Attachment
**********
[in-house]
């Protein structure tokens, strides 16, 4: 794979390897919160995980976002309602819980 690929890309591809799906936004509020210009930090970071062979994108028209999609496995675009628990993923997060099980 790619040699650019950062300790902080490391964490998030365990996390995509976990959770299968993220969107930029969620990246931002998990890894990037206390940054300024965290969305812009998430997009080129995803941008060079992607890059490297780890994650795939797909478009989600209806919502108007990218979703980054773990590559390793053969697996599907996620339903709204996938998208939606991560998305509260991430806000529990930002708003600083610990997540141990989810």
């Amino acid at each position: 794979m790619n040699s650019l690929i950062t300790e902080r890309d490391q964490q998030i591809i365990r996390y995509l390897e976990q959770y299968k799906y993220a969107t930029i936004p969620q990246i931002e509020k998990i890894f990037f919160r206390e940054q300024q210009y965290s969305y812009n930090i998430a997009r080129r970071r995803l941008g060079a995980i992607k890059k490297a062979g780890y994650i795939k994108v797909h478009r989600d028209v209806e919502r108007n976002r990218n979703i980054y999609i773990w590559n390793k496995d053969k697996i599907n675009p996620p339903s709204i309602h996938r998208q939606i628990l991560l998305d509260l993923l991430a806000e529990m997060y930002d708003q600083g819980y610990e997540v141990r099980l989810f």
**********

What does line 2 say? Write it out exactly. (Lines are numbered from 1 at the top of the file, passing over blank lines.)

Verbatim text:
């Protein structure tokens, strides 16, 4: 794979390897919160995980976002309602819980 690929890309591809799906936004509020210009930090970071062979994108028209999609496995675009628990993923997060099980 790619040699650019950062300790902080490391964490998030365990996390995509976990959770299968993220969107930029969620990246931002998990890894990037206390940054300024965290969305812009998430997009080129995803941008060079992607890059490297780890994650795939797909478009989600209806919502108007990218979703980054773990590559390793053969697996599907996620339903709204996938998208939606991560998305509260991430806000529990930002708003600083610990997540141990989810």